The UK and Scottish Governments must work together to keep oil and gas in the ground as part of a new net zero deal.
That’s the call from the Institute for Public Policy Research (IPPR), which has called for the governments to invest in low carbon industries to replace the fossil fuel sectors and move quickly to shift to an economy less dependent on extracting and burning fossil fuels.
It stresses the UK must leverage greater action by other countries around the world and successfully lead the COP26 climate talks by demonstrating by example.
The think tank urges the governments to commit to a “co-design process” for an agreed “Net Zero Deal for Oil and Gas” aimed at hitting their respective net-zero emissions targets and the Paris Agreement, with the costs of this transition to be fairly shared between the two governments and business.
It suggests the governments should set clear five-year targets to reduce oil and gas production, consumption and export, remove or amend the law requiring companies to extract the most oil and gas they can from the North Sea and reform CEOs’ duties to include environmental obligations.
The report states: “This is not about managing decline, but a managed transition – from reliance on fossil fuels to creating and expanding the industries and jobs of the future. As previous IPPR analysis has shown, a well-managed transition with investment in the low carbon economy could create 1.6 million jobs, shared across the country, including 134,000 jobs in Scotland.”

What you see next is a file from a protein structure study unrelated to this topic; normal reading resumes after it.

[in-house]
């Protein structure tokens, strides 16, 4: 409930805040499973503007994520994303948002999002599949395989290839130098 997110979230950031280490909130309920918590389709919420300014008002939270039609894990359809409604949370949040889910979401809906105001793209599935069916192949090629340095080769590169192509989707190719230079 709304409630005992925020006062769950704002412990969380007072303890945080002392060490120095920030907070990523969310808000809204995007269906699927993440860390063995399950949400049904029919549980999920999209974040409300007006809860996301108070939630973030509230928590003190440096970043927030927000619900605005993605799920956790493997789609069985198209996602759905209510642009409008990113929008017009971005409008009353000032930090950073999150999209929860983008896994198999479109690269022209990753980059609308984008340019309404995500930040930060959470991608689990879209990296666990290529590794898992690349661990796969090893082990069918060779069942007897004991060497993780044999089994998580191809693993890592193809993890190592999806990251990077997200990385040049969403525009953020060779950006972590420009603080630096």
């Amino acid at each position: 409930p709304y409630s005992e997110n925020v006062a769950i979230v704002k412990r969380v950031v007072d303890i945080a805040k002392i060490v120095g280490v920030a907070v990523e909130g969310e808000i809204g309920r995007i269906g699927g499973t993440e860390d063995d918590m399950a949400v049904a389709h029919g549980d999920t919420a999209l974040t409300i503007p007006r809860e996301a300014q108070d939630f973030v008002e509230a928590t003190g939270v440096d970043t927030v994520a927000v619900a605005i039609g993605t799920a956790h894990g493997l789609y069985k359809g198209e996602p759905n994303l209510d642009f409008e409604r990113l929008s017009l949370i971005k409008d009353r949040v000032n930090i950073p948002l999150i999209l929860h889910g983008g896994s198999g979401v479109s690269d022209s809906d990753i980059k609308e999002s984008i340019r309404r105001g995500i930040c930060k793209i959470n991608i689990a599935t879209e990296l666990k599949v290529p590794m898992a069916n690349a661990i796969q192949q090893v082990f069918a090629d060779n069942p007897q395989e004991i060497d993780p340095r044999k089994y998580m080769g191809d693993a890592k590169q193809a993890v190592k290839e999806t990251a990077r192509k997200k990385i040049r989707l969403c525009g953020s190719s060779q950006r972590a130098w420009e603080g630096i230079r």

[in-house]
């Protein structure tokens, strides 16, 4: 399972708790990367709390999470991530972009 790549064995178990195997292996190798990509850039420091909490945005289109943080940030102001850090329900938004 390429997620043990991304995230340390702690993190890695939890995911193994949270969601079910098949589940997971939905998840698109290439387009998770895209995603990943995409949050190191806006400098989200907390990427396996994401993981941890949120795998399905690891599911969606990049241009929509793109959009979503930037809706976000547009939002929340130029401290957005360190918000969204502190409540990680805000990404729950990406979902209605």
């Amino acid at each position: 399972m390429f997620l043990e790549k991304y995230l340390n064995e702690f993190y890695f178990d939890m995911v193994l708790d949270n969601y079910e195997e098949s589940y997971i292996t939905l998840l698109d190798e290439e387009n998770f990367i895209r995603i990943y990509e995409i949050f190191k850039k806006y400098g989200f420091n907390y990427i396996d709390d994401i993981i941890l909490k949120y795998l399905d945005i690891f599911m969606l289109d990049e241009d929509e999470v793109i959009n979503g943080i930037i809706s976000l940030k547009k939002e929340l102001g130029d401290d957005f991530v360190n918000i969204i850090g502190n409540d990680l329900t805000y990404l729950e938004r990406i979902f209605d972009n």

It notes the 260,000 people employed in the oil and gas industries across the UK will need new skills and support to prevent the risk of economic and social decline.
Luke Murphy, IPPR Associate Director who leads its work on the environment and climate change, said: “It’s time for the UK to move on from oil and gas to a net zero North Sea and a greener and brighter future.
“As host of COP26, the UK has the opportunity to lead by the ‘power of our example’ by committing to keep fossil fuels in the ground and offering a blueprint for affected workers and communities to make the most of the huge opportunities offered by the zero-carbon economy. This plan provides a roadmap for how we can make the most of what the UK government says is an ‘unrivalled asset’.”